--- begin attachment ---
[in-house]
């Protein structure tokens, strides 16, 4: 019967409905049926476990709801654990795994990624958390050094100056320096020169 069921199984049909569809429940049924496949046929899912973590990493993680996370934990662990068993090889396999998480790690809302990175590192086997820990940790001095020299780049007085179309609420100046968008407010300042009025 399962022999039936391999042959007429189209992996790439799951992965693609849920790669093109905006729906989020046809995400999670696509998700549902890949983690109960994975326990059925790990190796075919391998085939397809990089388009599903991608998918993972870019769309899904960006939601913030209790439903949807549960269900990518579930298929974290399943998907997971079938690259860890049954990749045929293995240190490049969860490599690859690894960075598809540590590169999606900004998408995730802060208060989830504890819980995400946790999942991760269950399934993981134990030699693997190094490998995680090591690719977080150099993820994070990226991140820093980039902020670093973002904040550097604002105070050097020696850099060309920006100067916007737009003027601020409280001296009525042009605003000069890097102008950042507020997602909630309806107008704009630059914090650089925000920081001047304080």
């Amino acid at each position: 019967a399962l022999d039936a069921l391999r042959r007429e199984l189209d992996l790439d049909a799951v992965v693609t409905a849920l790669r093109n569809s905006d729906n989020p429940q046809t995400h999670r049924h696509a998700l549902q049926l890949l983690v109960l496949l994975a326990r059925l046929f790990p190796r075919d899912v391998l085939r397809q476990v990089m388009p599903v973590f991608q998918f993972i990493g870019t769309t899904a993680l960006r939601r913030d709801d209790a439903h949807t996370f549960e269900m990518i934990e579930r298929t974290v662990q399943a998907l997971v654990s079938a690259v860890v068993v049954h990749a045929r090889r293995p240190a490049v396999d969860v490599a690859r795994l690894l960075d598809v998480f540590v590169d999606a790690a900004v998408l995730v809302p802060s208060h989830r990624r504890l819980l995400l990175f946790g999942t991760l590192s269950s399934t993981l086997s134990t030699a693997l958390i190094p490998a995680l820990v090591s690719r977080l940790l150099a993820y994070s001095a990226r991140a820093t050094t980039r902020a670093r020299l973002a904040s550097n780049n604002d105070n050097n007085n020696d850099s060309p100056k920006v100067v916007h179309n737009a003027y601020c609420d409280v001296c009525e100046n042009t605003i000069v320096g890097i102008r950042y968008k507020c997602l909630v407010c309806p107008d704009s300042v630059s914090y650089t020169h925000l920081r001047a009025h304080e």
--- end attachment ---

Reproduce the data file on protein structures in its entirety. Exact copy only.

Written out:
[in-house]
């Protein structure tokens, strides 16, 4: 019967409905049926476990709801654990795994990624958390050094100056320096020169 069921199984049909569809429940049924496949046929899912973590990493993680996370934990662990068993090889396999998480790690809302990175590192086997820990940790001095020299780049007085179309609420100046968008407010300042009025 399962022999039936391999042959007429189209992996790439799951992965693609849920790669093109905006729906989020046809995400999670696509998700549902890949983690109960994975326990059925790990190796075919391998085939397809990089388009599903991608998918993972870019769309899904960006939601913030209790439903949807549960269900990518579930298929974290399943998907997971079938690259860890049954990749045929293995240190490049969860490599690859690894960075598809540590590169999606900004998408995730802060208060989830504890819980995400946790999942991760269950399934993981134990030699693997190094490998995680090591690719977080150099993820994070990226991140820093980039902020670093973002904040550097604002105070050097020696850099060309920006100067916007737009003027601020409280001296009525042009605003000069890097102008950042507020997602909630309806107008704009630059914090650089925000920081001047304080």
């Amino acid at each position: 019967a399962l022999d039936a069921l391999r042959r007429e199984l189209d992996l790439d049909a799951v992965v693609t409905a849920l790669r093109n569809s905006d729906n989020p429940q046809t995400h999670r049924h696509a998700l549902q049926l890949l983690v109960l496949l994975a326990r059925l046929f790990p190796r075919d899912v391998l085939r397809q476990v990089m388009p599903v973590f991608q998918f993972i990493g870019t769309t899904a993680l960006r939601r913030d709801d209790a439903h949807t996370f549960e269900m990518i934990e579930r298929t974290v662990q399943a998907l997971v654990s079938a690259v860890v068993v049954h990749a045929r090889r293995p240190a490049v396999d969860v490599a690859r795994l690894l960075d598809v998480f540590v590169d999606a790690a900004v998408l995730v809302p802060s208060h989830r990624r504890l819980l995400l990175f946790g999942t991760l590192s269950s399934t993981l086997s134990t030699a693997l958390i190094p490998a995680l820990v090591s690719r977080l940790l150099a993820y994070s001095a990226r991140a820093t050094t980039r902020a670093r020299l973002a904040s550097n780049n604002d105070n050097n007085n020696d850099s060309p100056k920006v100067v916007h179309n737009a003027y601020c609420d409280v001296c009525e100046n042009t605003i000069v320096g890097i102008r950042y968008k507020c997602l909630v407010c309806p107008d704009s300042v630059s914090y650089t020169h925000l920081r001047a009025h304080e």